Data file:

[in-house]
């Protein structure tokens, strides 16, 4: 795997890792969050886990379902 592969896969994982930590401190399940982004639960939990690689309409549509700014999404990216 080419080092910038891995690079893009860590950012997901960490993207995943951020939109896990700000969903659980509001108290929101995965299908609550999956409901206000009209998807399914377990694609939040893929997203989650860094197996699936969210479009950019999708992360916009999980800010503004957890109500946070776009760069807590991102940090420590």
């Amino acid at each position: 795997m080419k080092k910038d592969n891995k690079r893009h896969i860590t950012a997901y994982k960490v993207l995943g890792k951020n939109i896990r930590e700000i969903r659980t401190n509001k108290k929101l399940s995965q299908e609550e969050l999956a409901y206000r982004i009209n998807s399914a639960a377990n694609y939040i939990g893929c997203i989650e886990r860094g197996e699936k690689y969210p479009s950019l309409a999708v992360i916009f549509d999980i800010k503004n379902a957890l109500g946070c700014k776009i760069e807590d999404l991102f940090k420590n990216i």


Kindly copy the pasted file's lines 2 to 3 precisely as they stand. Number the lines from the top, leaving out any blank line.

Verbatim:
């Protein structure tokens, strides 16, 4: 795997890792969050886990379902 592969896969994982930590401190399940982004639960939990690689309409549509700014999404990216 080419080092910038891995690079893009860590950012997901960490993207995943951020939109896990700000969903659980509001108290929101995965299908609550999956409901206000009209998807399914377990694609939040893929997203989650860094197996699936969210479009950019999708992360916009999980800010503004957890109500946070776009760069807590991102940090420590």
């Amino acid at each position: 795997m080419k080092k910038d592969n891995k690079r893009h896969i860590t950012a997901y994982k960490v993207l995943g890792k951020n939109i896990r930590e700000i969903r659980t401190n509001k108290k929101l399940s995965q299908e609550e969050l999956a409901y206000r982004i009209n998807s399914a639960a377990n694609y939040i939990g893929c997203i989650e886990r860094g197996e699936k690689y969210p479009s950019l309409a999708v992360i916009f549509d999980i800010k503004n379902a957890l109500g946070c700014k776009i760069e807590d999404l991102f940090k420590n990216i």